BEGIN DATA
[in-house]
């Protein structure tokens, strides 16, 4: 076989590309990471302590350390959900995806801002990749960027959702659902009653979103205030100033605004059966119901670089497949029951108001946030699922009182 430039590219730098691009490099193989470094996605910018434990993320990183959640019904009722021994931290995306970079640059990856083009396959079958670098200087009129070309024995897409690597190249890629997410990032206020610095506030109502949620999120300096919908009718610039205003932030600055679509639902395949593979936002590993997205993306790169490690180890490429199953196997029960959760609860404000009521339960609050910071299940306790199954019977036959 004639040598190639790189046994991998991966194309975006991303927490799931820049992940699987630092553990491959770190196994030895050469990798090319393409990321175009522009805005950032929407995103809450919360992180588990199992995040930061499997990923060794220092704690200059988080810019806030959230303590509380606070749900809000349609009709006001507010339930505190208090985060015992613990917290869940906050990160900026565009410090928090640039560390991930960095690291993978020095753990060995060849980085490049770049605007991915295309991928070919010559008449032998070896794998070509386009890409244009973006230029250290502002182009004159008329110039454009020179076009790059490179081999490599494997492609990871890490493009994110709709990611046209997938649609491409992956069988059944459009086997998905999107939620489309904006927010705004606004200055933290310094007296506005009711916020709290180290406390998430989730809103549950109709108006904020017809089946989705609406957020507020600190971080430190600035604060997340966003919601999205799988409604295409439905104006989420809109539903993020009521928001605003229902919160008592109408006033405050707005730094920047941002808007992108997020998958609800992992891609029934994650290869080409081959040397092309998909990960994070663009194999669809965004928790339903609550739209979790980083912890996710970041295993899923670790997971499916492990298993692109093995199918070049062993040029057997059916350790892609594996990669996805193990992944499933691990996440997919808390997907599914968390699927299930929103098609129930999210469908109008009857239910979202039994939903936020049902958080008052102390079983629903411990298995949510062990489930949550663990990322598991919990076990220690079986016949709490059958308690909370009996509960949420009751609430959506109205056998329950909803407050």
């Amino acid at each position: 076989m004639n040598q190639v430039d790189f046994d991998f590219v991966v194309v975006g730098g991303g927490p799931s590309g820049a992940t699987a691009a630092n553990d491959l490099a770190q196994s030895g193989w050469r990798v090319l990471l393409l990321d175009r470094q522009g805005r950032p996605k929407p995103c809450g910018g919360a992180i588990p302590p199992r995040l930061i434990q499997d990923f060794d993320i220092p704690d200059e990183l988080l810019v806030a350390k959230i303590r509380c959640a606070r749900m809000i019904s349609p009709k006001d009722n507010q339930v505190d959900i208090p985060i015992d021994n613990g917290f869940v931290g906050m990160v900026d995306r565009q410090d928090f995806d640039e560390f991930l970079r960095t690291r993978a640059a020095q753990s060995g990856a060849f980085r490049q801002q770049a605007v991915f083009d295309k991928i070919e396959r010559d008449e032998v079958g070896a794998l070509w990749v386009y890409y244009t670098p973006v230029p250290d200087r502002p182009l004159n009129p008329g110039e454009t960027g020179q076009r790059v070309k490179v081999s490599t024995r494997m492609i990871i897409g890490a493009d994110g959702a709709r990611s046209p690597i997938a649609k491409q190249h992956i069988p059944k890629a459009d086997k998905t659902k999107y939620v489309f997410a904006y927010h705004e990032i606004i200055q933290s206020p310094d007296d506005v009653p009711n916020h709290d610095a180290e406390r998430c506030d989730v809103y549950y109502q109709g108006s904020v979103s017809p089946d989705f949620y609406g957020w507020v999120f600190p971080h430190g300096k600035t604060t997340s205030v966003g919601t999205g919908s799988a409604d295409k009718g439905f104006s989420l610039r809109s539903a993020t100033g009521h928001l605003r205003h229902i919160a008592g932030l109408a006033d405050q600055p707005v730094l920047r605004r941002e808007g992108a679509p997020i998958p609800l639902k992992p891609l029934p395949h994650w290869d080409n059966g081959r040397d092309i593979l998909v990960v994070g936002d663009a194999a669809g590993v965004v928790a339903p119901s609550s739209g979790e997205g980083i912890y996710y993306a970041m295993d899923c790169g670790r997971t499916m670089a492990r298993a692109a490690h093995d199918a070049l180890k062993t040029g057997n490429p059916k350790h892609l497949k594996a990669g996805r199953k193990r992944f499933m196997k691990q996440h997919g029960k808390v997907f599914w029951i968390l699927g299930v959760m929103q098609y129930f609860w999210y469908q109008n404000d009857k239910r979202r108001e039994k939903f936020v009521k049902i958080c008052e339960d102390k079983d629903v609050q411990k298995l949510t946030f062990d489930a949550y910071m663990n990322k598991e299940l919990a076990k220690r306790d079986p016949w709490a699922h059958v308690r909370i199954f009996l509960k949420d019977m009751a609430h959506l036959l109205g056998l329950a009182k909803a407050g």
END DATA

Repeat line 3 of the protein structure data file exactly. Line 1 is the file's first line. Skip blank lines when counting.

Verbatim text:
């Amino acid at each position: 076989m004639n040598q190639v430039d790189f046994d991998f590219v991966v194309v975006g730098g991303g927490p799931s590309g820049a992940t699987a691009a630092n553990d491959l490099a770190q196994s030895g193989w050469r990798v090319l990471l393409l990321d175009r470094q522009g805005r950032p996605k929407p995103c809450g910018g919360a992180i588990p302590p199992r995040l930061i434990q499997d990923f060794d993320i220092p704690d200059e990183l988080l810019v806030a350390k959230i303590r509380c959640a606070r749900m809000i019904s349609p009709k006001d009722n507010q339930v505190d959900i208090p985060i015992d021994n613990g917290f869940v931290g906050m990160v900026d995306r565009q410090d928090f995806d640039e560390f991930l970079r960095t690291r993978a640059a020095q753990s060995g990856a060849f980085r490049q801002q770049a605007v991915f083009d295309k991928i070919e396959r010559d008449e032998v079958g070896a794998l070509w990749v386009y890409y244009t670098p973006v230029p250290d200087r502002p182009l004159n009129p008329g110039e454009t960027g020179q076009r790059v070309k490179v081999s490599t024995r494997m492609i990871i897409g890490a493009d994110g959702a709709r990611s046209p690597i997938a649609k491409q190249h992956i069988p059944k890629a459009d086997k998905t659902k999107y939620v489309f997410a904006y927010h705004e990032i606004i200055q933290s206020p310094d007296d506005v009653p009711n916020h709290d610095a180290e406390r998430c506030d989730v809103y549950y109502q109709g108006s904020v979103s017809p089946d989705f949620y609406g957020w507020v999120f600190p971080h430190g300096k600035t604060t997340s205030v966003g919601t999205g919908s799988a409604d295409k009718g439905f104006s989420l610039r809109s539903a993020t100033g009521h928001l605003r205003h229902i919160a008592g932030l109408a006033d405050q600055p707005v730094l920047r605004r941002e808007g992108a679509p997020i998958p609800l639902k992992p891609l029934p395949h994650w290869d080409n059966g081959r040397d092309i593979l998909v990960v994070g936002d663009a194999a669809g590993v965004v928790a339903p119901s609550s739209g979790e997205g980083i912890y996710y993306a970041m295993d899923c790169g670790r997971t499916m670089a492990r298993a692109a490690h093995d199918a070049l180890k062993t040029g057997n490429p059916k350790h892609l497949k594996a990669g996805r199953k193990r992944f499933m196997k691990q996440h997919g029960k808390v997907f599914w029951i968390l699927g299930v959760m929103q098609y129930f609860w999210y469908q109008n404000d009857k239910r979202r108001e039994k939903f936020v009521k049902i958080c008052e339960d102390k079983d629903v609050q411990k298995l949510t946030f062990d489930a949550y910071m663990n990322k598991e299940l919990a076990k220690r306790d079986p016949w709490a699922h059958v308690r909370i199954f009996l509960k949420d019977m009751a609430h959506l036959l109205g056998l329950a009182k909803a407050g």